And no this is not a preamble to our Tiger Woods coverage tonight at 11 - although it could be, and we will have the latest twists in this all-too-human drama of the world's best golfer and the now-lawyered-up young women he reportedly/allegedly/apparently chose to fool around with.
Instead, it's prelude to the same-sex marriage debacle in the New York State Senate. That legislative body yesterday overwhelmingly defeated a bill that would have legalized same-sex marriages. These are the same folks who managed to shut down state government this past spring because they couldn't compromise on a power-sharing arrangement after some members got their feelings hurt; the same folks who raised taxes by 50 percent and still couldn't come up with a solution to solve a $3 billion budget gap.
I understand that some people don't accept homosexuality. I don't agree with their positions, but I get it. Fear, ignorance, religious beliefs - whatever the reason, there are some people who, no matter what, will never accept homosexuality; just like there are still people who don't like anyone who's not of their skin color or ethnicity.
But this issue of same-sex marriage - confounds me. For several reasons.
First, if someone doesn't think gays and lesbians should get married to partners of the same sex, then the person who thinks that way shouldn't get married to someone of the same sex. But why make it illegal for other people to do it? Why tell others who they're allowed to marry, or not?
Don't like same-sex marriages? Then my advice is not to marry someone of the same sex. But please, what right does anyone have to dictate how others should believe? We wouldn't do it with religion. We wouldn't say two people of different skin colors can't marry (although this country used to do that - and not that long ago). Why do it with gays and lesbians?
Second, the same people who bemoan same-sex marriages often pontificate about the sanctity of marriage. Let's suspend reality for a moment and ignore that this sacred institution has a 50 percent failure rate, and let's just concentrate on the concept of marriage. Wouldn't those who proclaim that marriage as an institution is something to protect - wouldn't they WANT people to get married? Wouldn't they WANT as many marriage converts as possible?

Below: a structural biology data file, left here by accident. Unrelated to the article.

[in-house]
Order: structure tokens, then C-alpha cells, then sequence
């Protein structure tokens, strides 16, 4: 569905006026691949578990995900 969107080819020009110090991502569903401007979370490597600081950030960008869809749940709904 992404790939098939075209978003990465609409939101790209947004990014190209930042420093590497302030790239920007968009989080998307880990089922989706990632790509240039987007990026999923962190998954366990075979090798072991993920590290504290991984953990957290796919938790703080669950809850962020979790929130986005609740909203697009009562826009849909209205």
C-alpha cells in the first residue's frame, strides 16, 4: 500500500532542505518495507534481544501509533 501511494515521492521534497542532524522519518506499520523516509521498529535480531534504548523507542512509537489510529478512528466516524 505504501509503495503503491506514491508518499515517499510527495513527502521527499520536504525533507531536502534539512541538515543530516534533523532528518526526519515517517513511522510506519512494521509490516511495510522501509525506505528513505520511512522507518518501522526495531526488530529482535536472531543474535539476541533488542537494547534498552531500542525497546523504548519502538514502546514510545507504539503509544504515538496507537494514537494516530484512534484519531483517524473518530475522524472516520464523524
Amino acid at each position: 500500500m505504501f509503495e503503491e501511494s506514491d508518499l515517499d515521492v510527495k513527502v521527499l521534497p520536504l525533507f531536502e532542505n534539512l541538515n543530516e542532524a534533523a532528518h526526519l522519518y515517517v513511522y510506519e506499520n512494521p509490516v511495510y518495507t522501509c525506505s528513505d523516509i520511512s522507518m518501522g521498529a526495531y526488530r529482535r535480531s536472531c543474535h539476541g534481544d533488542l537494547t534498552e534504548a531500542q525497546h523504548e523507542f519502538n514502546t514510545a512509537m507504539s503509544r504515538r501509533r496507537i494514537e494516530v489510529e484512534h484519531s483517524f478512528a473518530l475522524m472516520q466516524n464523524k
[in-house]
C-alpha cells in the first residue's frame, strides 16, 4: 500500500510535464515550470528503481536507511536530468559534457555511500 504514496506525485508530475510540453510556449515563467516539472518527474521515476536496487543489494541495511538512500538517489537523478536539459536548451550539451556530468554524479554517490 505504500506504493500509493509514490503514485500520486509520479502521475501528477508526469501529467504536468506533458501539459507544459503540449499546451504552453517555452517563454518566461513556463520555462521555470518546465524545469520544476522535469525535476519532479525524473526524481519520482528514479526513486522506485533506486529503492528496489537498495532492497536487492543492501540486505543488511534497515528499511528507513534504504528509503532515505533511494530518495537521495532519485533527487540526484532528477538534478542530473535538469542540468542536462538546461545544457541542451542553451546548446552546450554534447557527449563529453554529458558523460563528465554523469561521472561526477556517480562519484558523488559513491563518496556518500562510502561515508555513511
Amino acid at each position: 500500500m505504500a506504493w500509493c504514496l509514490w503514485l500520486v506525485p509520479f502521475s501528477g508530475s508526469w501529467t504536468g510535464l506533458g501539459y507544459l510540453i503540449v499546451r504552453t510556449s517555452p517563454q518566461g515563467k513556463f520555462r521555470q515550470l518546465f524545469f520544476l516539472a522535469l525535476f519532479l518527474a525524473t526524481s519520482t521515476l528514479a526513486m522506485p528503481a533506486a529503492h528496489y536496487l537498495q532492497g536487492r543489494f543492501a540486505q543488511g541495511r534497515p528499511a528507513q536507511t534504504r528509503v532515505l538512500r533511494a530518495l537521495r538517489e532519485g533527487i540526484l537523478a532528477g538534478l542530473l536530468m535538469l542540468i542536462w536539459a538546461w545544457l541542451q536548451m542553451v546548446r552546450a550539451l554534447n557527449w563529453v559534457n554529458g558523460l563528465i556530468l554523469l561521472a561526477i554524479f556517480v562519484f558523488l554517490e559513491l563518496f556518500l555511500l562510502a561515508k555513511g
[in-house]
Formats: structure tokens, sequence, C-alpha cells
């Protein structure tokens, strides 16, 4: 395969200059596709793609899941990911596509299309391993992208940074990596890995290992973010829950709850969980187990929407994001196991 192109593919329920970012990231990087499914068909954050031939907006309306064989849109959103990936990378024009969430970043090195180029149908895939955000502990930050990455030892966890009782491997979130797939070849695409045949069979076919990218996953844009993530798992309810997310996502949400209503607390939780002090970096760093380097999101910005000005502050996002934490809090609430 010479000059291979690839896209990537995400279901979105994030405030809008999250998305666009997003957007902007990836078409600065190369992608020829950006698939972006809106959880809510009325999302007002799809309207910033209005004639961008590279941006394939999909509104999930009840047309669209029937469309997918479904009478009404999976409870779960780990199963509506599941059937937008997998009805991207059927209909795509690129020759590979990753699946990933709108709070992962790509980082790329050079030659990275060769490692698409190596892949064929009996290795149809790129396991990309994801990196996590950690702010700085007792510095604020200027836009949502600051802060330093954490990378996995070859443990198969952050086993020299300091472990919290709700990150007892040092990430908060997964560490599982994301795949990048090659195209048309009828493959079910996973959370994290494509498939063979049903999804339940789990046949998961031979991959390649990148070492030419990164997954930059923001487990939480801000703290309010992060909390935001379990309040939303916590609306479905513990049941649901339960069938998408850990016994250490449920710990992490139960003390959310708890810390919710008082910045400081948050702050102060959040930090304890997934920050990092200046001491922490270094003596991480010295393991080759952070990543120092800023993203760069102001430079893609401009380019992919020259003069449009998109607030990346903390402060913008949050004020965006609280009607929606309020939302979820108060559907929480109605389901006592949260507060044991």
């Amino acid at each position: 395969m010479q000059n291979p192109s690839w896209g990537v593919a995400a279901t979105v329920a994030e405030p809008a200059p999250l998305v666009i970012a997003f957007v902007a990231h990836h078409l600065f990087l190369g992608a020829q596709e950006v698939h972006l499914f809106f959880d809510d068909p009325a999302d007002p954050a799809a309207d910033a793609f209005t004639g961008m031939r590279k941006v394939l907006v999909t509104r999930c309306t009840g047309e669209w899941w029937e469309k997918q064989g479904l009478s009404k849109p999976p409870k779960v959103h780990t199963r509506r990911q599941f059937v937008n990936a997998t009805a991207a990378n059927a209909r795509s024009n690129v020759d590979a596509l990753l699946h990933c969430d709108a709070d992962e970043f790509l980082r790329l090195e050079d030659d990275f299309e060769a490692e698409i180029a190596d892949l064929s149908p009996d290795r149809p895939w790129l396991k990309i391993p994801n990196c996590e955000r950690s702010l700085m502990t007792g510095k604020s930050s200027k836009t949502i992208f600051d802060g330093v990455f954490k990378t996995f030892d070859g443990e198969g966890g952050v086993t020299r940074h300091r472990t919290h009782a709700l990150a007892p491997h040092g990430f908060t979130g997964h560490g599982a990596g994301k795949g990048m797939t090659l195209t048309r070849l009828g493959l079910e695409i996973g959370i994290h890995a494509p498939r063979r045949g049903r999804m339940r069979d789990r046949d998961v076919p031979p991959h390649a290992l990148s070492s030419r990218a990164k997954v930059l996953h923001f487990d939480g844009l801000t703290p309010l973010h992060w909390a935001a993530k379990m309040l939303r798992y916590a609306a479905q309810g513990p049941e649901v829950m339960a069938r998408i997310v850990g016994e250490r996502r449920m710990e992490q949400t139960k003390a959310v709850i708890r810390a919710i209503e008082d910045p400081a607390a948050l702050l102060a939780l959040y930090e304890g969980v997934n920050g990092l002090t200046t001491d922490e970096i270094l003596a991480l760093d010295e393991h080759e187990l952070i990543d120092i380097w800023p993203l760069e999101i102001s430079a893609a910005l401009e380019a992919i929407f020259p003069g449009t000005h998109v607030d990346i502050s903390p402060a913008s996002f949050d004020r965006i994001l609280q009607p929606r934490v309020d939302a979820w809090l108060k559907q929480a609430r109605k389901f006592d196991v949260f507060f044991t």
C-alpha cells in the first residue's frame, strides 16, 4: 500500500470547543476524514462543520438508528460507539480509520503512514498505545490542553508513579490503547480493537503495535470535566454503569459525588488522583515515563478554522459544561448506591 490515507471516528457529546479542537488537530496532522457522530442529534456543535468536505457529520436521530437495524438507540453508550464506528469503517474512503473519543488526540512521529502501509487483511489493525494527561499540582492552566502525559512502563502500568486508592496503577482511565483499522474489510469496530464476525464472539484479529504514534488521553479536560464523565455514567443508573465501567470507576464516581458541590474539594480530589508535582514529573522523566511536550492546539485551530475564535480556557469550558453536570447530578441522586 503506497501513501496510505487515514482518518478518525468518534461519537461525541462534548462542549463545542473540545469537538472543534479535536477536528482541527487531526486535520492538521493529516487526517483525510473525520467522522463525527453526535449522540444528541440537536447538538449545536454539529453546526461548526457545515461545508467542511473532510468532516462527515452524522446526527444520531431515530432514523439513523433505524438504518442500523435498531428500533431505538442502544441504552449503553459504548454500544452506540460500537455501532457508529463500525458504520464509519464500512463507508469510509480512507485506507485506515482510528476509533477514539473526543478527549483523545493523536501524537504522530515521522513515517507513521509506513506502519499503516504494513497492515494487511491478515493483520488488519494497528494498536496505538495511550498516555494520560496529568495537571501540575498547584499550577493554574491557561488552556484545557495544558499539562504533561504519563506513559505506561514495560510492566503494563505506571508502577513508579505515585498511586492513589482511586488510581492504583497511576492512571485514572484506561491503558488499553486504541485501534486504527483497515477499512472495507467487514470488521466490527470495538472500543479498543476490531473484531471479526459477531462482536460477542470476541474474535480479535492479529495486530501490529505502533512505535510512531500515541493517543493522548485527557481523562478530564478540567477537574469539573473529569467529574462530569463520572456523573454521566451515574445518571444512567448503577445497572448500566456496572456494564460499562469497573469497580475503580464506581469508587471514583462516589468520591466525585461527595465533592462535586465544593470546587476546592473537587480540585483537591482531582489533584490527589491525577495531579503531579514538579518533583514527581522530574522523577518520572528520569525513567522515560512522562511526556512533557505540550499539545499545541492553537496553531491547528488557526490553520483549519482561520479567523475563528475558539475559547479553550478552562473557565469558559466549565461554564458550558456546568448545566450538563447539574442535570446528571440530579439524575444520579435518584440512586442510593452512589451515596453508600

And if gays and lesbians want to get married, wouldn't they embrace them as congregants to the institution? Seems to me they would.
Third, with so much anger and hatred in the world, why are we not toasting those who seek and proclaim their love for each other?
We are all bundles of contradictions, and I get it. But I don't get this contradiction.
Tonight at 11 - more reaction to the Senate's ruling.
Also at 11, one year ago today, 25-year-old Laura Garza disappeared. She was last seen at a nightclub in Manhattan with a sex offender named Michael Mele. He is now in prison for not telling authorities that he had moved from his parents home in Newburgh to his own apartment in Wallkill last year. He has not been charged, but there is a bucket load of evidence that is now undergoing forensic and DNA testing.
Tonight, Garza's family and friends will hold a vigil at the nightclub, to remember her and push authorities to find her.
We're also looking into the newest iPhone application - that is supposed to help New Yorkers find parking spots. It's an interactive app - called Spotswitch - that allows a driver who is about to pull out of a space to let others know the spot is available. In theory, some other Spotswitch member can show up before first driver leaves. We'll see.
We'll also have any breaking news of the night, plus Lee Goldberg's chilly AccuWeather forecast, and Rob Powers (in for Scott Clark) with the night's sports. I hope you can join Liz Cho and me, tonight at 11.